News Wrap: Senate hits standstill on government funding bill

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Senate Minority Leader Harry Reid (D-NV) (R) and Senator Chuck Schumer (D-NY) speak with reporters regarding a stop-gap funding bill to avoid a federal government shutdown later this week on Capitol Hill in Washington, U.S., September 27, 2016.          REUTERS/Gary Cameron - RTSPQAO

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JUDY WOODRUFF: In the day’s other news:  The U.S. Senate failed to advance a spending bill to keep the federal government running past Friday, when the fiscal year ends.  Democrats demanded money to help Flint, Michigan, with its lead-contaminated water, and a dozen conservative Republicans defected.  Charges of election-year politics dominated the debate.

SEN. MITCH MCCONNELL, Majority Leader:  After Labor Day, it was pretty clear what the way forward was, but they have sort of dragged everybody around here for multiple weeks, obviously interested in producing some kind of shutdown scenario.

SEN. HARRY REID, Minority Leader:  All we want to do is help the people of Flint.  This shouldn’t be hard.  We should be able to find a path forward to fund the government and help the people of Flint.  There’s no excuse for leaving the people of Flint, Michigan, behind.

JUDY WOODRUFF:  GOP leaders have promised to address the Flint water issue after the election in a separate piece of legislation.

In Syria, the government offensive to retake all of the besieged city of Aleppo shifted into a deadly new gear.  Ground troops and armor began moving in, as we hear from Alex Thomson of Independent Television News.

ALEX THOMSON:  Backed by the relentless airstrikes, several sources are confirming tonight that Syrian government ground forces have attacked into rebel-held east Aleppo from the north and the south today.

The white helmet civil defense rescue teams on the streets of the east of the city, the rebel-held area, to rescue those caught in the airstrikes and shell fire, as they do night and day, and civilians, 250,000 of them, caught up in the wider effects of warfare and siege in east Aleppo.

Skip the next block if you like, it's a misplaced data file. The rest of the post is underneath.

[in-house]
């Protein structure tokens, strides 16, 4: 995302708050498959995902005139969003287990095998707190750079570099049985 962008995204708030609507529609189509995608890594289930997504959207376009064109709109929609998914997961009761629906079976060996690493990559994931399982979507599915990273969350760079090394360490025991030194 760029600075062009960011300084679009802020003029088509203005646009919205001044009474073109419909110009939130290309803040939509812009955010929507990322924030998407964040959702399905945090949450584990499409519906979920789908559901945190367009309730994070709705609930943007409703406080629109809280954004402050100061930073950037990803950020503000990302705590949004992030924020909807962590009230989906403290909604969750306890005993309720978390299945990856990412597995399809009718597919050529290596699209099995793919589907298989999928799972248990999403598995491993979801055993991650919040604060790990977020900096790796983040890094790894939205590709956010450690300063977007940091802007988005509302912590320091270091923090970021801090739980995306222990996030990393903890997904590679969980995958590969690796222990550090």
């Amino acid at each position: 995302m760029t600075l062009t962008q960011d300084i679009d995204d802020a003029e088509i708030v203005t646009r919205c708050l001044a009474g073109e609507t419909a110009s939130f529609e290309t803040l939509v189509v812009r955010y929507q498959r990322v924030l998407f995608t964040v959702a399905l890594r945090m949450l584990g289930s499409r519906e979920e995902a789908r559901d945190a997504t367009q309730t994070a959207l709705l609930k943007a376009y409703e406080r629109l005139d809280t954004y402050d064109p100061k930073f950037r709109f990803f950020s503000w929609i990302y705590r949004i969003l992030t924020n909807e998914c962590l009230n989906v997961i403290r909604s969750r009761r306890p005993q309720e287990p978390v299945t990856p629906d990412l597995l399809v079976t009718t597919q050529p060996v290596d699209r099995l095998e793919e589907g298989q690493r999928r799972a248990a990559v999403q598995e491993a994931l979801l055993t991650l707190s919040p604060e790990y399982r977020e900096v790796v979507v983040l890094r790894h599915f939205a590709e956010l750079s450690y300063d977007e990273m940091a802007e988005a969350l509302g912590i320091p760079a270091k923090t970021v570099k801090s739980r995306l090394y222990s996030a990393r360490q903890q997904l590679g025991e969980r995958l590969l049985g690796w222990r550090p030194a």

WOMAN (through translator):  I don’t know what to say.  Our hearts are full of fear.  May God hold the tyrants accountable.  My oldest son is 6 years old.  I wish for security for country, just like we had it before, to be able to move freely.

ALEX THOMSON:  What’s at stake is huge.  If government forces, with Russian support, take these streets, Syria’s biggest city falls, and the West’s dream of toppling President Assad will be over.

But taking this vast urban warren will need thousands of soldiers.  More likely, Assad’s forces will simply pound it into submission from afar, as they did in Homs and parts of Damascus.  But civilians in government-held west Aleppo are also being attacked, seemingly indiscriminately, by rebels from the east.

This was Hamadaniah district today filmed by Russian state television.

WOMAN (through translator):  Gunmen fire at us regularly,.  We live like we are in a tinderbox and pray every day that the Syrian army holds the line.

ALEX THOMSON:  Although pro-government civilians face the terror of bullets, mortars and shells, in the rebel-held east, they face the might of the Russian and Syrian air force, incendiary bombs, bunker-busting munitions and barrel bombs, as well as shells, mortars and bullets.

JUDY WOODRUFF:  The offensive against Aleppo has effectively ended any hope of restoring a cease-fire.

Taiwan was hit today by its third typhoon this month.  The storm swept across the island with winds topping 100 miles per hour, heading for a second landfall in Southeastern China.  The winds and heavy rain tore down signs, ripped away parts of buildings, and knocked a tour bus sideways.  Four people died, and three million homes lost power.

In the U.S., Cedar Rapids, Iowa, appears to have escaped major flooding, after a rain-swollen river finally crested.  Temporary barriers kept the water out for the most part today.  Some neighborhoods did flood in the state’s second largest city.  Officials said it could have been much worse, but the crest was well below the devastating levels in 2008.

There’s word that more than 90 percent of the world’s population now lives in areas with excessive air pollution.  What’s more, the World Health Organization reports that it’s causing some 6.5 million deaths every year, from strokes to heart disease to lung cancer.

DR. MARIA NEIRA, World Health Organization:  For us, it is extremely important to put this data outside, for politicians to understand, for citizens to be aware of this, for countries to take action, and for all of us to move into promoting some interventions that will cause reduction of air pollution.

JUDY WOODRUFF:  The U.N. agency says Southeast Asia, the Eastern Mediterranean and the Western Pacific regions are the worst affected.

A former al-Qaida rebel in Mali was convicted today of destroying historic tombs.  The International Criminal Court returned a guilty verdict for Ahmad al-Faqi al-Mahdi in its first conviction for attacks on cultural sites.  Al-Mahdi admitted to demolishing nine mausoleums during a rebel occupation of Timbuktu in 2012.  The Islamists were ultimately driven out.

In economic news, the World Trade Organization warned that global trade is slowing to its weakest pace since 2009.  The group cited a growing opposition to doing business across borders, what it calls creeping protectionism.

Meantime, Wall Street recouped some of Monday’s losses.  The Dow Jones industrial average gained 133 points to close at 18228.  The Nasdaq rose 48 points, and the S&P 500 added nearly 14.

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